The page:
Safeguarding Adults Policy Statement
Please note: The North Wales Wrestling Dojo, Britannia Wrestling Promotions, FUSION Pro Wrestling and Conwy County Wrestling will be referenced under the umbrella name of Studio55.
Studio55 is committed to creating and maintaining a safe and positive environment and accepts our responsibility to safeguard the welfare of all adults involved in professional wrestling in accordance with the Care Act 2014.
Studio55's safeguarding adults policy and procedures apply to all individuals involved in Studio55.
Studio55 will encourage and support partner organisations, including clubs, promotions, schools, suppliers, and sponsors to adopt and demonstrate their commitment to the principles and practice of equality as set out in this safeguarding adults policy.
The guidance given in this policy is based on the following principles:
All adults, regardless of age, ability or disability, gender, race, religion, ethnic origin, sexual orientation, marital or gender status have the right to be protected from abuse and poor practice and to participate in an enjoyable and safe environment.
Studio55 will seek to ensure that professional wrestling is inclusive and make reasonable adjustments for any ability, disability or impairment, we will also commit to continuous development, monitoring and review.
The rights, dignity and worth of all adults will always be respected.
We recognise that ability and disability can change over time, such that some adults may be additionally vulnerable to abuse, in particular those adults with care and support needs
We all have a shared responsibility to ensure the safety and well-being of all adults and will act appropriately and report concerns whether these concerns arise within Studio55 (for example inappropriate behaviour of a coach), or in the wider community.
All allegations will be taken seriously and responded to swiftly in line with Studio55 Safeguarding Adults Policy
Studio55 recognises the role and responsibilities of the statutory agencies in safeguarding adults and is committed to complying with the procedures of the Local Safeguarding Adults Boards.
The six principles of adult safeguarding
The Care Act 2014 sets out the following principles that should underpin safeguarding of adults
Empowerment - People being supported and encouraged to make their own decisions and informed consent.
Prevention – It is better to take action before harm occurs.
Proportionality – The least intrusive response appropriate to the risk presented.
Protection – Support and representation for those in greatest need.
Partnership – Local solutions through services working with their communities. Communities have a part to play in preventing, detecting and reporting neglect and abuse.
Accountability – Accountability and transparency in delivering safeguarding.
Making Safeguarding personal
‘Making safeguarding personal’ means that adult safeguarding should be person led and outcome focussed. It engages the person in a conversation about how best to respond to their safeguarding situation in a way that enhances involvement, choice and control, as well as improving quality of life, well-being and safety. Wherever possible, Studio55 will discuss safeguarding concerns with the adult to get their view of what they would like to happen and keep them involved in the safeguarding process, seeking their consent to share information outside of the organisation where necessary.
The concept of wellbeing is threaded throughout the Care Act and it is one that is relevant to adult safeguarding in sport and activity. Wellbeing is different for each of us however the Act sets out broad categories that contribute to our sense of wellbeing. By keeping these themes in mind, we can all ensure that adult participants can take part in professional wrestling fully and safely.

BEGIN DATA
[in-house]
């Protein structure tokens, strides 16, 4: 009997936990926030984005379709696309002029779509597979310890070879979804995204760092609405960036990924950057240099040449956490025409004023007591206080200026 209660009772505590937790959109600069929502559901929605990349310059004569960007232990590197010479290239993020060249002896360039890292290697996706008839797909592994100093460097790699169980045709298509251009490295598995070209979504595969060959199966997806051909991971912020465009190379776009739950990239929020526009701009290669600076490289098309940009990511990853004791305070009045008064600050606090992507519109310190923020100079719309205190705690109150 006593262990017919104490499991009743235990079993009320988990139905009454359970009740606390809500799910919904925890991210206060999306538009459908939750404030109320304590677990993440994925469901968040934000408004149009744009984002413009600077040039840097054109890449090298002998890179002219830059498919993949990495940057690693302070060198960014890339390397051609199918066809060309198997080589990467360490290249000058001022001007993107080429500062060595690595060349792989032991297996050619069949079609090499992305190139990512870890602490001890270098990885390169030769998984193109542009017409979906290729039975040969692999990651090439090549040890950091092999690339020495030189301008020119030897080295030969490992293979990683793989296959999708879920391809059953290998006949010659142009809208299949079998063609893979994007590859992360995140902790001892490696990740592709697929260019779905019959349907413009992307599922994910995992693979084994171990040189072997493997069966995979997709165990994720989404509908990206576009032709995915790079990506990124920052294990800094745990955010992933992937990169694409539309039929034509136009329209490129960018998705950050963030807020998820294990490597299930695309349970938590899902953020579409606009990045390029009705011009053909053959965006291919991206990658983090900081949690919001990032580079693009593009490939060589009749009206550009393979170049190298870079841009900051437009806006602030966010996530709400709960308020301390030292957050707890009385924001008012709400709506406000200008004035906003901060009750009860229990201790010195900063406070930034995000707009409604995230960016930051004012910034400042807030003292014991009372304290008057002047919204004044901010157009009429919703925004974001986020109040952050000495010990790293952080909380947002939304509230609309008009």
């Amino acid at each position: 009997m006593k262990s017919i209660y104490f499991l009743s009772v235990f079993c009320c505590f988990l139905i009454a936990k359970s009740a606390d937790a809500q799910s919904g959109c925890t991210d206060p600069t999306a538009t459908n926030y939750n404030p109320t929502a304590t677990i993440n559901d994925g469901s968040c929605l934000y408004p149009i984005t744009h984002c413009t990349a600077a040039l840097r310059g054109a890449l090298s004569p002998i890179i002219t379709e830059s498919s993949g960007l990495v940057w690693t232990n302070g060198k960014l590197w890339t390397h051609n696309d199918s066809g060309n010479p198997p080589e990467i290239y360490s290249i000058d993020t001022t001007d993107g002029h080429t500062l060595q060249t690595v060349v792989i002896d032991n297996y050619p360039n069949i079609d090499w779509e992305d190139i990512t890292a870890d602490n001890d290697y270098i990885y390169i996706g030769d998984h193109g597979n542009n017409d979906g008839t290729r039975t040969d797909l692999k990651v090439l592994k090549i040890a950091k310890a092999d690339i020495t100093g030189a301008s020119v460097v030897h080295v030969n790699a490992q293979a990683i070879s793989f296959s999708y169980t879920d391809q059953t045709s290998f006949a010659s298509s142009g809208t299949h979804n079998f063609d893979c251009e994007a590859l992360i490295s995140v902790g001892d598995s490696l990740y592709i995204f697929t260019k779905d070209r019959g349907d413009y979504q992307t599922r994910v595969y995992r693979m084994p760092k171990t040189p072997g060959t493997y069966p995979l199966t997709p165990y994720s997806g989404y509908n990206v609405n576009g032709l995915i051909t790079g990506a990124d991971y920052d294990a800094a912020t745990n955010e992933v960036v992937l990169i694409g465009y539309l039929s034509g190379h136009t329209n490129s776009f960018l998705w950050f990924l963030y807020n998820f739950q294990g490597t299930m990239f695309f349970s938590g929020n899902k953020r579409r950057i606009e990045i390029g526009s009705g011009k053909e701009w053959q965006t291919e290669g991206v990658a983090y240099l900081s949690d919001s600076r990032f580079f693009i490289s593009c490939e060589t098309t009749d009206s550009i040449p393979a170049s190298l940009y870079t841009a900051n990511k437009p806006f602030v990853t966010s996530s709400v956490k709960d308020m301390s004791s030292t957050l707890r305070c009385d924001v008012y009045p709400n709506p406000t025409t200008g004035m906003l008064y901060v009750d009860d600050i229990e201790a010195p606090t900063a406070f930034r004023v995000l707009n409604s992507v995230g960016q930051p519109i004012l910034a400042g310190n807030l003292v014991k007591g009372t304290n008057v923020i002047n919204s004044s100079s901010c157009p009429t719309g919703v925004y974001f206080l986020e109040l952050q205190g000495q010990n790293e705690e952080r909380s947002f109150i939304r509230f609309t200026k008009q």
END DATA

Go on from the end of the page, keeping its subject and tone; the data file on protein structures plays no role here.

Personal dignity (including treatment of the individual with respect)
Physical and mental health and emotional wellbeing
Protection from abuse and neglect
Control by the individual over their day-to-day life (including over care and support provided and the way they are provided)
Participation in work, education, training or recreation
Social and economic wellbeing
Domestic, family and personal domains
Suitability of the individual’s living accommodation
The individual’s contribution to society.
The practices and procedures within this policy are based on the principles contained within the UK legislation and Government Guidance and have been developed to complement the Safeguarding Adults Boards policy and procedures. They take the following into consideration:
The Care Act 2014
The Protection of Freedoms Act 2012
Domestic Violence, Crime and Victims (Amendment) Act 2012
The Equality Act 2010
The Safeguarding Vulnerable Groups Act 2006
Mental Capacity Act 2005
Sexual Offences Act 2003
The Human Rights Act 1998
The Data Protection Act 1998
To assist working through and understanding this policy a number of key definitions need to be explained:
*Adults are anyone aged 18 or over.
*Adult at Risk is a person aged 18 or over who:
Has needs for care and support (whether or not the local authority is meeting any of those needs); and;
Is experiencing, or is at risk of, abuse or neglect; and;
As a result of those care and support needs is unable to protect themselves from either the risk of, or the experience of, abuse or neglect.
*Adults in need of care and support are determined by a range of factors including personal characteristics, factors associated with their situation or environment and social factors. A person’s disability or frailty does not mean that they will inevitably experience harm or abuse. In the context of safeguarding adults, the likelihood of an adult in need of care and support experiencing harm or abuse should be determined by considering a range of factors, not merely because they may be defined by one or more of the above descriptors.
*Adult safeguarding is protecting a person’s right to live in safety, free from abuse and neglect. *Capacity refers to the ability to make a decision at a particular time, for example when under considerable stress. The starting assumption must always be that a person has the capacity to make a decision unless it can be established that they lack capacity (MCA 2005).
Types of Abuse and Neglect